We are going to talk about a multi-library project in Android. Not something ordinary, but not something out of the ordinary either. You may have come across it in your line of work or you may be looking into converting your library into sub-modules for better structure and organization. No matter the case, you should be well aware of what lies in front of you before diving in.

Writing your library in Android is neat. You get a chance to write some code that can help other developers (or even yourself). Since libraries can’t be a standalone project by themselves, they are usually always paired in a project with an application. This allows developing the library to be a simple process where you add a feature/fix a bug and then you can test it directly with the application you have in the project. Thus, simulating (in a local way) how a developer will integrate your library.

But, what if your library relies on another library you are developing?

If you are not aware of it, you should know that a library (read AAR) cannot contain another local library within it. It can rely on libraries remotely (via dependencies), but not on something local. This is not supported in Android and while some solutions popped up over the years (FatAar), these didn’t always solve the problem and are not up to date. There is even a Google Issue Tracker requesting this feature that has been open for quite some time and is receiving plenty of attention from the community. But let’s identify which walls we can break and which we cannot.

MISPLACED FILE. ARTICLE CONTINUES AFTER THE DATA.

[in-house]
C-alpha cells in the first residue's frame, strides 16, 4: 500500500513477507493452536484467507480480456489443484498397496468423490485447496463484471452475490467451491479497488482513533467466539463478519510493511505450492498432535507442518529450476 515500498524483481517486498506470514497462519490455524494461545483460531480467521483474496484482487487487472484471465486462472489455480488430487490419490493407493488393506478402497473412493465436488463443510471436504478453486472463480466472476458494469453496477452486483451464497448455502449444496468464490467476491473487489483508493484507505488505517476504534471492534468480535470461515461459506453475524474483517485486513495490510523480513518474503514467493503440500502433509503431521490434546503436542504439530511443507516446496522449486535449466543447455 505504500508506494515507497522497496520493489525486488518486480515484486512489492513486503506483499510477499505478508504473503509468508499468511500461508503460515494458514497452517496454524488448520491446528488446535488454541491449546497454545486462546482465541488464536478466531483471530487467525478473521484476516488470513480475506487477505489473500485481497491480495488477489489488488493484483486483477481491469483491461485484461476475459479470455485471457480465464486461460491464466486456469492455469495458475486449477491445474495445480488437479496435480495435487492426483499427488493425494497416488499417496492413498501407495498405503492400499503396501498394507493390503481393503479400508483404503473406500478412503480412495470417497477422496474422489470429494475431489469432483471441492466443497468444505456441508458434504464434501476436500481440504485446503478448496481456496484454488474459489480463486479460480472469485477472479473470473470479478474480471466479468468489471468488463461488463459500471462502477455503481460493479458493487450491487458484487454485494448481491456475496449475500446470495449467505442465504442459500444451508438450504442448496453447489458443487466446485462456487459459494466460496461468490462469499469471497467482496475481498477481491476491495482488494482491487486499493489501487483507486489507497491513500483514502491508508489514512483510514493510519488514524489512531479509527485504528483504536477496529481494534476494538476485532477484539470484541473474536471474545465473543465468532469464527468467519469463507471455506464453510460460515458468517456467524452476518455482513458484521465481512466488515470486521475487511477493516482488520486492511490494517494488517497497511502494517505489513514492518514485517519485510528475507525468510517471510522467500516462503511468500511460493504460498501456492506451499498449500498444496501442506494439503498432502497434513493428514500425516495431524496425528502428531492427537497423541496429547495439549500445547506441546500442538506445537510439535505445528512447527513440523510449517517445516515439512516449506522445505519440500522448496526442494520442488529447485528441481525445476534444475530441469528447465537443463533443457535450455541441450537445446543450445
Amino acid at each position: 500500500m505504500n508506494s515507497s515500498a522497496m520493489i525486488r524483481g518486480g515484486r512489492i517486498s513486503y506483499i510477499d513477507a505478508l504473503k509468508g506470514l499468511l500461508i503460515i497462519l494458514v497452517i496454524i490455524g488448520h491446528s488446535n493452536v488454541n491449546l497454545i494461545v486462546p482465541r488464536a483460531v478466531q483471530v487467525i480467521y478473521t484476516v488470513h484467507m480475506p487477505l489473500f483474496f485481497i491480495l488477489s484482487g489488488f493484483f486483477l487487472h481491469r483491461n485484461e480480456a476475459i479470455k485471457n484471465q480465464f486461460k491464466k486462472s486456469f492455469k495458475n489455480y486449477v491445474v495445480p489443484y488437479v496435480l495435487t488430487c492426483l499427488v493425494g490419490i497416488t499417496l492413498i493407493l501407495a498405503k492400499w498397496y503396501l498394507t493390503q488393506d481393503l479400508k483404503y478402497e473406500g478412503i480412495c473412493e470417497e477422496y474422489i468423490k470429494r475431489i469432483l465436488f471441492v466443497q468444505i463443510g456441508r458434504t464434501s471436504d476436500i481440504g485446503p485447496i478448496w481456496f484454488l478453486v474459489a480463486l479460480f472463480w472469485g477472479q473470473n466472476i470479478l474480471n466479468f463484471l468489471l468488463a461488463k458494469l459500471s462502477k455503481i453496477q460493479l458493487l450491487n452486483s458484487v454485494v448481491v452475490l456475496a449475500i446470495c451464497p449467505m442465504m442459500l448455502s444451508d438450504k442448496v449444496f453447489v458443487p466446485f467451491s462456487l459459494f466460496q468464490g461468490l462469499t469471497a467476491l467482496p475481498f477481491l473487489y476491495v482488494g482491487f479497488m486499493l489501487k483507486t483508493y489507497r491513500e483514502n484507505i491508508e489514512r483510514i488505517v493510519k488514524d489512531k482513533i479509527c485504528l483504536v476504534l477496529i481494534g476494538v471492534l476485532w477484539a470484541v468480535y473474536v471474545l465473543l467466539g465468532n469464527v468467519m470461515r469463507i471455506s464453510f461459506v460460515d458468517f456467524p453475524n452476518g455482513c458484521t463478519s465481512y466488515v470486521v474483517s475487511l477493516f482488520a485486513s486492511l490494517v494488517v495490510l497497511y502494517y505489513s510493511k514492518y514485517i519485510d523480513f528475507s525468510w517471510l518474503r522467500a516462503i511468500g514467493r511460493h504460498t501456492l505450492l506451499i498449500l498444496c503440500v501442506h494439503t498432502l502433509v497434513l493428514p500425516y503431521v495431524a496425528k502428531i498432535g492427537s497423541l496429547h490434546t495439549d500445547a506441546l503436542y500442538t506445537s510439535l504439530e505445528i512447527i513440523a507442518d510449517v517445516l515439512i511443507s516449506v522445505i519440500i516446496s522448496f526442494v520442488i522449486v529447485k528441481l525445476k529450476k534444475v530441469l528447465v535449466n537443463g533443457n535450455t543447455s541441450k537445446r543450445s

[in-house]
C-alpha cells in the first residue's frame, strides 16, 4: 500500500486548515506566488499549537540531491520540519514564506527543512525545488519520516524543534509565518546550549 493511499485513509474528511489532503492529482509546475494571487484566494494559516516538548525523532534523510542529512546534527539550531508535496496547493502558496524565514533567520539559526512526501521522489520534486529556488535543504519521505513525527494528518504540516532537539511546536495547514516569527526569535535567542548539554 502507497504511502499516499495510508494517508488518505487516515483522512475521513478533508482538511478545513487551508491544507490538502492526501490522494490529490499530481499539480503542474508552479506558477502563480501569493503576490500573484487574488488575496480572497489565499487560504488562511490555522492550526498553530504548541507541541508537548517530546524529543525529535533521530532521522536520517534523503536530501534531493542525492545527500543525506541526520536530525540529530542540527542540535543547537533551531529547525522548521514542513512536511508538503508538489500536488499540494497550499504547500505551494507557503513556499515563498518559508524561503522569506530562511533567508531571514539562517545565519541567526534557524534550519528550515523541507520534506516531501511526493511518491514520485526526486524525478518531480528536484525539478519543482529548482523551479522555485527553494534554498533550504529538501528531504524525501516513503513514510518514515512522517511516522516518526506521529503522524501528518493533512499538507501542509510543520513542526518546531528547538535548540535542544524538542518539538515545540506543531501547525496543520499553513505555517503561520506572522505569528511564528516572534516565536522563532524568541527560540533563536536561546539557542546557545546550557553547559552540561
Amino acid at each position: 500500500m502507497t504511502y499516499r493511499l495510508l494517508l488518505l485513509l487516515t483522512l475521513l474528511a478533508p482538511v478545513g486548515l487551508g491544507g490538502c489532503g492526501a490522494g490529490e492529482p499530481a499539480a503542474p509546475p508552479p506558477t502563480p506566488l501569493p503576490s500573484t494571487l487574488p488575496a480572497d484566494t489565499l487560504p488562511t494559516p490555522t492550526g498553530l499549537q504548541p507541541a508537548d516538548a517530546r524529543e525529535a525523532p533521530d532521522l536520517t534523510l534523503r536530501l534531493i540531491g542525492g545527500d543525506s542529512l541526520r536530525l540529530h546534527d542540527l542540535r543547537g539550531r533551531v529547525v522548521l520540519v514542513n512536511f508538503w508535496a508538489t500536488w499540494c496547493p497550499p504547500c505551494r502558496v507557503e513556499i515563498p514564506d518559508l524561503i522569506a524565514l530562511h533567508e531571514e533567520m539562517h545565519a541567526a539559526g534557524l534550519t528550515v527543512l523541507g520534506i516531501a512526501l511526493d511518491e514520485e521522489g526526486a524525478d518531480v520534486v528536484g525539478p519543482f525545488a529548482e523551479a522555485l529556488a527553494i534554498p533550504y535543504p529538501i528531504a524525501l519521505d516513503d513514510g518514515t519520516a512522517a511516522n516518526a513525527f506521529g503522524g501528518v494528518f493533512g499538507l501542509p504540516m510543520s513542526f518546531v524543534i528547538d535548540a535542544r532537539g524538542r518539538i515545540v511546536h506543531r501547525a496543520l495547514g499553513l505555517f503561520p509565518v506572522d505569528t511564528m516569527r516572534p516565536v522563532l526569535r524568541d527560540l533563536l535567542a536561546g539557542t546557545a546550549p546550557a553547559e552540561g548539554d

Imagine your project hierarchy looks like this:

So, since InnerLib can’t be part of your original project, where can it reside? And also how would you be able to work locally while developing features inside InnerLib?

We are going to answer these questions in this article.

Git Submodule

For most technical problems, there isn’t always just one solution. Usually, there are more, but each solution has its drawbacks. It is all a question of which drawbacks you are more comfortable living with at the end of the day.

To answer our first question, where can InnerLib reside, we have several options:

  1. Make InnerLib a submodule of our original project
  2. Make InnerLib a remote dependency of its own

If you are not aware of submodules in Git, Git’s documentation is a good place to familiarize yourself with them. Quoting from it (the first paragraph) :

“It often happens that while working on one project, you need to use another project from within it. 👉 Perhaps it’s a library that a third party developed or that you’re developing separately and using in multiple parent projects. 👈 A common issue arises in these scenarios: you want to be able to treat the two projects as separate yet still be able to use one from within the other.”

shows us that this is exactly our use case. Using a submodule has its benefits. All your code is in one place, easy to manage and easy to develop locally. But submodules have some weaknesses. One, is the fact that you must always be aware of which branch your submodule is pointing to. Imagine a scenario where you are on a release branch in your main repository and your sub-module is on a feature branch. If you don’t notice, you release a version of your code with something that is not ready for production. Whoops.